By: Kelly Martin, M.S., ASID, RID
According to the recently published ASID 2023 Trends Outlook (Berens, 2023), a current trend impacting interior design practice is the use of neuroscience research to inform evidence-based design decisions. The ASID Trends Outlook cites a peer-reviewed article recently published in the Journal of Interior Design, entitled “Design Meets Neuroscience: A Preliminary Review of Design Research Using Neuroscience Tools” which was authored by Dr. Linna Hu and Dr. Mardelle McCuskey Shepley of Cornell University. Fascinated by this subject, I went back to the original article to read Hu and Shepley’s findings.
Interior designers have known intuitively for years that our design decisions about the built environment make an impact on the emotions and behavior of individuals within spaces. There is also a base of evidence for the impact of interior design through methods such as self-report and behavioral observations; however, this new frontier of neuroscience research provides physical evidence for how the human brain actually responds to design. In their recent article, Hu and Shepley (2022) conducted a review of academic literature available to date regarding neuroscience and design, as it is a quickly growing area that is being approached in unique ways by researchers across the country. Hu and Shepley (2022) noted several applications of “neuroscience tools measuring brain activation including electroencephalography (EEG), magnetic resonance imaging (MRI), near-infrared spectroscopy (NIRS) and positron emission tomography (PET)” to analyze the workings of the brain in relation to design (p. 31).
The neuroscience research that has been done so far in our field indicates not only the impact of specific interior design components on individuals but also the unique thought processes interior designers utilize in design thinking. Because of neuroscience research in social science, there is now physical evidence supporting the idea that the creative thought processes which interior designers employ may be distinctly different than regular problem solving. For example, Alexiou et al. (2009) conducted a study with 18 participants scanned via fMRI, observing the brain region activation for a regular problem-solving task compared to a creative design task. In one scenario, subjects were asked to arrange furniture in a room with specific parameters, for example placing a bed with the headboard on the west wall (Alexiou et al., 2009). In the next scenario, participants were asked to arrange the furniture so that it would create a functional and comfortable environment, which was aligned with design thinking (Alexiou et al., 2009). The researchers found that there was a clear pattern of brain activation for the creative design task in comparison to the regular problem-solving task (Alexiou et al., 2009). This evidence suggests that interior designers employ unique cognitive processes in our everyday work. To me, this indicates that interior designers and other creative professionals can be highly beneficial parts of interdisciplinary teams in business and research, as our minds are in a regular habit of developing solutions in a distinctly creative way.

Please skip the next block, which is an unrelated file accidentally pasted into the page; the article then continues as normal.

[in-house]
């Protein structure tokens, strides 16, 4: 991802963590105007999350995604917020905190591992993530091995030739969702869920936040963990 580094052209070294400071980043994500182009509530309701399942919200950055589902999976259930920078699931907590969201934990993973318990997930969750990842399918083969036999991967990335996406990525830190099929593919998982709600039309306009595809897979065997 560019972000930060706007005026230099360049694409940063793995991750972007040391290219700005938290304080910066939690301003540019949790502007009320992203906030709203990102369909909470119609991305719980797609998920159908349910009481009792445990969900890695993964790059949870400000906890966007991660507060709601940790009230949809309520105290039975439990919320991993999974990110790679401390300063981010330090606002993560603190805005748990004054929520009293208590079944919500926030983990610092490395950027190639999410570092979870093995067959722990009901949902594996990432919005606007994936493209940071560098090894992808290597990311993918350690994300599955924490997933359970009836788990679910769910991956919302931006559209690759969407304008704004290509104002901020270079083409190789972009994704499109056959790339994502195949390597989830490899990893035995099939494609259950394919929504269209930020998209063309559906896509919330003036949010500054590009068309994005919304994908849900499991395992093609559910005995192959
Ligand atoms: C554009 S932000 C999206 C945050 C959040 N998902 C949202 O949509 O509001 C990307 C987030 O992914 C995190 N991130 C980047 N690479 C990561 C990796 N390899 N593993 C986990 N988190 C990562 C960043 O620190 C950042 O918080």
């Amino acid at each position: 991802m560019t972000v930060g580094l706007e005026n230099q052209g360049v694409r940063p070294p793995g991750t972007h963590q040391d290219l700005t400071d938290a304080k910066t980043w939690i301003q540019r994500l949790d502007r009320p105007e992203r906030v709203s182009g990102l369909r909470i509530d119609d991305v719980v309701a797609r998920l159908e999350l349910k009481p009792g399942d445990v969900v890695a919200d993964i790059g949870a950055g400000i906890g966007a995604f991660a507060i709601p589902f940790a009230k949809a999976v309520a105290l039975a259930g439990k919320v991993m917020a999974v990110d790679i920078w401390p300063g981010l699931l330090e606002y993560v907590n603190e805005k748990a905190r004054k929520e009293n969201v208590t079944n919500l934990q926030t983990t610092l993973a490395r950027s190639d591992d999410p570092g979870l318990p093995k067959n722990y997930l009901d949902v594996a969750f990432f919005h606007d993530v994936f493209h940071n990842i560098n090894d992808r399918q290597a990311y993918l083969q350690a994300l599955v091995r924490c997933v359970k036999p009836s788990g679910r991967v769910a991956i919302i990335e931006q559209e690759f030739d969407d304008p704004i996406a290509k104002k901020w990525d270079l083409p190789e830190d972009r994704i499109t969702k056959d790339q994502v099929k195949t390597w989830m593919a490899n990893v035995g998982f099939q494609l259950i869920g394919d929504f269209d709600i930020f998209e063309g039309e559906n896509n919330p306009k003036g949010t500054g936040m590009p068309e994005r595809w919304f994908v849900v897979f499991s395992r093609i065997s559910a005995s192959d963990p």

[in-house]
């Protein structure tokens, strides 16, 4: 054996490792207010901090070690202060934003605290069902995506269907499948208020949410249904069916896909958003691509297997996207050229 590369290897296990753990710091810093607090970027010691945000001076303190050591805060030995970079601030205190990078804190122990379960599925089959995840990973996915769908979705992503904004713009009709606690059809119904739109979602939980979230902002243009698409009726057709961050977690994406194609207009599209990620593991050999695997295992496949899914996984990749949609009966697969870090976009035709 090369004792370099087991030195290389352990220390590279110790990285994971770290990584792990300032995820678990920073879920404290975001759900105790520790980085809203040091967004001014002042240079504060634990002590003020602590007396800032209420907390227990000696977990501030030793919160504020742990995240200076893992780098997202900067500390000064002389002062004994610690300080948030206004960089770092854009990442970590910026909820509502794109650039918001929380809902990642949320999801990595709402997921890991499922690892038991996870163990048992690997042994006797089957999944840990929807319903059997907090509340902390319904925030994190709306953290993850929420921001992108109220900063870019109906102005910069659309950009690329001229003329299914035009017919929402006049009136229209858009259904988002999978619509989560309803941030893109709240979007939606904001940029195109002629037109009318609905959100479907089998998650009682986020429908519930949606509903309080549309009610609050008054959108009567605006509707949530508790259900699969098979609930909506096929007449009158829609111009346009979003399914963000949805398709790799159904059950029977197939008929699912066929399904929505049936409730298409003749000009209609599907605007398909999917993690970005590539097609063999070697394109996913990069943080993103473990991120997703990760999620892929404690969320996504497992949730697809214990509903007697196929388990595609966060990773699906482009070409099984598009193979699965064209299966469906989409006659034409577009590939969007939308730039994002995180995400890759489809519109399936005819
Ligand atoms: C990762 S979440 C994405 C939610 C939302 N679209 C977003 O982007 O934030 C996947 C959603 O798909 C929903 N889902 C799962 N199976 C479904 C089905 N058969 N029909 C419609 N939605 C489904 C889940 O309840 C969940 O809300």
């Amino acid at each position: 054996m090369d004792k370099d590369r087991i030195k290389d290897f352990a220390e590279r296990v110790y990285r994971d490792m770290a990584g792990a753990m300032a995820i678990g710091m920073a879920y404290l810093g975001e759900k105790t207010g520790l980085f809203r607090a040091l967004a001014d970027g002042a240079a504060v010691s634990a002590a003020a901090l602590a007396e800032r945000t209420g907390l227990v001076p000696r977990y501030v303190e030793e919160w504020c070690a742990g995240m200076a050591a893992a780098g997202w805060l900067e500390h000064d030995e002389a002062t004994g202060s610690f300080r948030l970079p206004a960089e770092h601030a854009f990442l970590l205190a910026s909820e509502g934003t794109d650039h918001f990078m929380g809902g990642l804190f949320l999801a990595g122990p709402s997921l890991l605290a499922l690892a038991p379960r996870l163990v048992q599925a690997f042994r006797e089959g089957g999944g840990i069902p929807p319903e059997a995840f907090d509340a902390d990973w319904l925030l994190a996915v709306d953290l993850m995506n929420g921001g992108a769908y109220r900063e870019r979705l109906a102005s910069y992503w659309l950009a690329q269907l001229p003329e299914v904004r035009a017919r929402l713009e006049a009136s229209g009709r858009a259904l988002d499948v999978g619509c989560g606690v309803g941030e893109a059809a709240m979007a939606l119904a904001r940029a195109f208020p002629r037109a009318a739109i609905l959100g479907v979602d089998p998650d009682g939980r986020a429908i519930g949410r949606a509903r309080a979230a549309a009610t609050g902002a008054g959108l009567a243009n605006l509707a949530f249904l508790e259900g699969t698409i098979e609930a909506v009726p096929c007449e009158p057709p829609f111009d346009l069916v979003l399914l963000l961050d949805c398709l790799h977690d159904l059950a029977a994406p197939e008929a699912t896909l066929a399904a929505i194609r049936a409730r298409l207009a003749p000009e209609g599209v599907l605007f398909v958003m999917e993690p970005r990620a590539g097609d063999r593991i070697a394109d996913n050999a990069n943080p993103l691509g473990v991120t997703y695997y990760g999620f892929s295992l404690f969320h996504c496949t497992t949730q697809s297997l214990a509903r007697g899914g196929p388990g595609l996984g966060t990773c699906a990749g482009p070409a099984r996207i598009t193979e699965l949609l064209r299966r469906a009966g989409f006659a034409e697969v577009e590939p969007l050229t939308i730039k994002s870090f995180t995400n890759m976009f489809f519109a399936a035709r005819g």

In closing, I would like to state that there is a need for qualified individuals across the United States to conduct research and teach interior design students in university interior design programs. If you have ever considered teaching interior design students or conducting design research and are interested in graduate school for a Master’s or Ph.D., please feel free to reach out to me at firstname.lastname@example.org. I would be happy to offer advice and recommend some resources to help you get started looking at different academic programs. There are many universities that are now encouraging research by social scientists with the tools mentioned earlier (MRI, EEG, etc.). At Auburn University, we have a Tesla T7 fMRI that researchers across campus, including social science, are encouraged to use. This means that interior design researchers who have an idea for a neuroscience study can team with faculty in other departments across campus who have expertise in conducting neuroscience research. The implications for this type of research are vast and exciting, and I cannot wait to see what the upcoming years bring in adding to the neuroscience evidence base for the impact of interior design. Please feel free to reach out if you would like to discuss this topic.
BIO: Kelly Martin, M.S., ASID, RID is an Interior Design Lecturer at Auburn University whose passion for teaching and research centers on interior design for human health and well-being.
Alexiou, K., Zamenopoulos, T., Johnson, J. H., & Gilbert, S. J. (2009). Exploring the neurological basis of design cognition using brain imaging: some preliminary results. Design Studies, 30(6), 623-647.
Berens, M.J. (2023). ASID 2023 Trends Outlook Report. Available free of cost for ASID members at: https://www.asid.org/resources/resources/view/resource-center/339
Hu, L., & Shepley, M. M. (2022). Design meets neuroscience: A preliminary review of design research using neuroscience tools. Journal of Interior Design, 47(1), 31-50.